Although insured losses from Hurricane Katrina are estimated at a record high $34.4 billion, the property/casualty insurance industry will weather the storm of more than 1.6 million claims spread out over six states without the market disruption that occurred following 1992’s Hurricane Andrew, the previous record-setting storm, according to the Property Casualty Insurers Association of America (PCI).
Late Tuesday, ISO’s Property Claim Services (PCS) released its preliminary estimate of insured losses. These figures highlight the magnitude of the devastation. As expected, the figures show Louisiana was hardest hit by the storm suffering $22.6 billion in insured losses and 900,000 claims. Mississippi’s insured losses are expected to reach $9.8 billion with 490,000 claims. The insured losses for Alabama are estimated at $1.3 billion and 123,000 claims. These are record setting losses for Louisiana and Mississippi. These damage estimates do not include losses to utilities, agriculture, oil drilling platforms and property insured under the National Flood Insurance Program (NFIP). Initial property loss estimates for the NFIP are around $20 billion.
It is estimated that over 10,000 insurance adjusters are in the field processing the over one million claims that will be filed as a result of Katrina and are also working a yet to be determined number of claims resulting from Hurricane Rita.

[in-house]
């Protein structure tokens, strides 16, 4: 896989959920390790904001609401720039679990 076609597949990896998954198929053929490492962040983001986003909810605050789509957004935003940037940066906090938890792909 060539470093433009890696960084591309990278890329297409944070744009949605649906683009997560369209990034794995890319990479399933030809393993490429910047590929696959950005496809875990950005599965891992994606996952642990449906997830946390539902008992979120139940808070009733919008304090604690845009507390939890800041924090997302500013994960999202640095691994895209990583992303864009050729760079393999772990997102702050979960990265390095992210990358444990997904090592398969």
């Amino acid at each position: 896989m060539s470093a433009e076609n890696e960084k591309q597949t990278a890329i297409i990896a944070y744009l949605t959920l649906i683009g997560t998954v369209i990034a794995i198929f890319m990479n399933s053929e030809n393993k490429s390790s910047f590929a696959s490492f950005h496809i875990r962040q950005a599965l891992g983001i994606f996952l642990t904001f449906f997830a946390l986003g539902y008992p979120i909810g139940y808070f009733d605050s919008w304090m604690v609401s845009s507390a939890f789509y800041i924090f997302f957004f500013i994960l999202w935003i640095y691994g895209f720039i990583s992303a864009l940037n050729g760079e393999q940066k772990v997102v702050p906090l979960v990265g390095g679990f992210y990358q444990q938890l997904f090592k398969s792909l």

As you can imagine from the sheer volume of the claims and the complexity of assessing some damaged structures, it may take some time to process all of the claims. Insurers are reportedly responding as quickly as possible and consumers are urged to be patient as the adjusters work their way through the damaged areas. Recovery from any storm of this magnitude is a long and challenging process. However, the industry is reportedly doing everything possible to help settle claims quickly and fairly.
Hurricane Katrina also caused significant damage to businesses along the Gulf Coast. The PCS estimates place the insured losses at more than $12 billion. These losses are comparable to the total of all insured losses from catastrophes in 2003. If the commercial losses from Katrina were treated as a separate catastrophic event they would rank only behind Hurricane Andrew, Sept. 11, 2001 and the Northridge, California earthquake in 1994.
Just as the numbers from Katrina are being released, the National Hurricane Center announced that Tropical Storm Tammy had formed and was slowly approaching the Florida coast.
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